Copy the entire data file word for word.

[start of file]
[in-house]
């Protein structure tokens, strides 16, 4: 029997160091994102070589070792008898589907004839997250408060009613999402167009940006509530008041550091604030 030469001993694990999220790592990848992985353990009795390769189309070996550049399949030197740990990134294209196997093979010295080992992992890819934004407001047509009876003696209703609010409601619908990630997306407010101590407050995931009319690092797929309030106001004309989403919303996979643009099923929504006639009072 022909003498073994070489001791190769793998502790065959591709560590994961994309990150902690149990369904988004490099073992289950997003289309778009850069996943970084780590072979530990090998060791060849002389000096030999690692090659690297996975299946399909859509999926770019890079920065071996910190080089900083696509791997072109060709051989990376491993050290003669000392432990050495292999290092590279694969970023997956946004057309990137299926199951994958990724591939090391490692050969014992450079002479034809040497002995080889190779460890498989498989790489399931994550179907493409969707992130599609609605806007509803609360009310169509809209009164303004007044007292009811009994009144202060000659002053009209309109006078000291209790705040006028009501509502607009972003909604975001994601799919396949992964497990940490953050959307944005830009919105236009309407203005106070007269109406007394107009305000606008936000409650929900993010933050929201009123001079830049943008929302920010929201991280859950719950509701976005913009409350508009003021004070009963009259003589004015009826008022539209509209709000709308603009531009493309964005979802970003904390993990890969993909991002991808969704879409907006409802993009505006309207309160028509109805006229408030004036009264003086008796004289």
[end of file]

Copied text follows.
[in-house]
């Protein structure tokens, strides 16, 4: 029997160091994102070589070792008898589907004839997250408060009613999402167009940006509530008041550091604030 030469001993694990999220790592990848992985353990009795390769189309070996550049399949030197740990990134294209196997093979010295080992992992890819934004407001047509009876003696209703609010409601619908990630997306407010101590407050995931009319690092797929309030106001004309989403919303996979643009099923929504006639009072 022909003498073994070489001791190769793998502790065959591709560590994961994309990150902690149990369904988004490099073992289950997003289309778009850069996943970084780590072979530990090998060791060849002389000096030999690692090659690297996975299946399909859509999926770019890079920065071996910190080089900083696509791997072109060709051989990376491993050290003669000392432990050495292999290092590279694969970023997956946004057309990137299926199951994958990724591939090391490692050969014992450079002479034809040497002995080889190779460890498989498989790489399931994550179907493409969707992130599609609605806007509803609360009310169509809209009164303004007044007292009811009994009144202060000659002053009209309109006078000291209790705040006028009501509502607009972003909604975001994601799919396949992964497990940490953050959307944005830009919105236009309407203005106070007269109406007394107009305000606008936000409650929900993010933050929201009123001079830049943008929302920010929201991280859950719950509701976005913009409350508009003021004070009963009259003589004015009826008022539209509209709000709308603009531009493309964005979802970003904390993990890969993909991002991808969704879409907006409802993009505006309207309160028509109805006229408030004036009264003086008796004289």